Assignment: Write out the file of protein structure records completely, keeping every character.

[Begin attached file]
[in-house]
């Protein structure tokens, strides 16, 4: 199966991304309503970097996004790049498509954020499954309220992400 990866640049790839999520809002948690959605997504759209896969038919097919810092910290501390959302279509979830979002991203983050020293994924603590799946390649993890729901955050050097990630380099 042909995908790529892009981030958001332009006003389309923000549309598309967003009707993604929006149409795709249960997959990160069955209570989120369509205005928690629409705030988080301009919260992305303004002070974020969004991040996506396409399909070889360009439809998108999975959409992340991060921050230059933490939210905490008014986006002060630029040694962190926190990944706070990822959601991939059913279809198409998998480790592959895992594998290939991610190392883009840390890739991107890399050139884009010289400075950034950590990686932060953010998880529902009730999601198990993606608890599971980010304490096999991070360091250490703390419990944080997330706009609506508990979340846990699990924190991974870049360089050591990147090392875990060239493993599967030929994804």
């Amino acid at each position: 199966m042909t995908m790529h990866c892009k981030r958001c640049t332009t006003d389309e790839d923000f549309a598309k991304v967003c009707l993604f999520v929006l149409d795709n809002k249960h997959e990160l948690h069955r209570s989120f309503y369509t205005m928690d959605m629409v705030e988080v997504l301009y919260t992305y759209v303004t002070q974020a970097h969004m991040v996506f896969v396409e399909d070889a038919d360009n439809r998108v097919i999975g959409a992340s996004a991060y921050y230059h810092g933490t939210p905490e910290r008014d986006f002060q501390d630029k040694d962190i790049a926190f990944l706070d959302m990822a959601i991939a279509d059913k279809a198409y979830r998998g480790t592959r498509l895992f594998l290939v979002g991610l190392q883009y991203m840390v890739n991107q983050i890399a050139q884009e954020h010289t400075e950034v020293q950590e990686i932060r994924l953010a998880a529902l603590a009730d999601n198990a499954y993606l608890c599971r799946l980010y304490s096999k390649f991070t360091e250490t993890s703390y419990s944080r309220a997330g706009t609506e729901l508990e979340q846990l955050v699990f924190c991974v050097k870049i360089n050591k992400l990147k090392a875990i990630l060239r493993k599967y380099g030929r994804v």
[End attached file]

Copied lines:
[in-house]
């Protein structure tokens, strides 16, 4: 199966991304309503970097996004790049498509954020499954309220992400 990866640049790839999520809002948690959605997504759209896969038919097919810092910290501390959302279509979830979002991203983050020293994924603590799946390649993890729901955050050097990630380099 042909995908790529892009981030958001332009006003389309923000549309598309967003009707993604929006149409795709249960997959990160069955209570989120369509205005928690629409705030988080301009919260992305303004002070974020969004991040996506396409399909070889360009439809998108999975959409992340991060921050230059933490939210905490008014986006002060630029040694962190926190990944706070990822959601991939059913279809198409998998480790592959895992594998290939991610190392883009840390890739991107890399050139884009010289400075950034950590990686932060953010998880529902009730999601198990993606608890599971980010304490096999991070360091250490703390419990944080997330706009609506508990979340846990699990924190991974870049360089050591990147090392875990060239493993599967030929994804």
């Amino acid at each position: 199966m042909t995908m790529h990866c892009k981030r958001c640049t332009t006003d389309e790839d923000f549309a598309k991304v967003c009707l993604f999520v929006l149409d795709n809002k249960h997959e990160l948690h069955r209570s989120f309503y369509t205005m928690d959605m629409v705030e988080v997504l301009y919260t992305y759209v303004t002070q974020a970097h969004m991040v996506f896969v396409e399909d070889a038919d360009n439809r998108v097919i999975g959409a992340s996004a991060y921050y230059h810092g933490t939210p905490e910290r008014d986006f002060q501390d630029k040694d962190i790049a926190f990944l706070d959302m990822a959601i991939a279509d059913k279809a198409y979830r998998g480790t592959r498509l895992f594998l290939v979002g991610l190392q883009y991203m840390v890739n991107q983050i890399a050139q884009e954020h010289t400075e950034v020293q950590e990686i932060r994924l953010a998880a529902l603590a009730d999601n198990a499954y993606l608890c599971r799946l980010y304490s096999k390649f991070t360091e250490t993890s703390y419990s944080r309220a997330g706009t609506e729901l508990e979340q846990l955050v699990f924190c991974v050097k870049i360089n050591k992400l990147k090392a875990i990630l060239r493993k599967y380099g030929r994804v």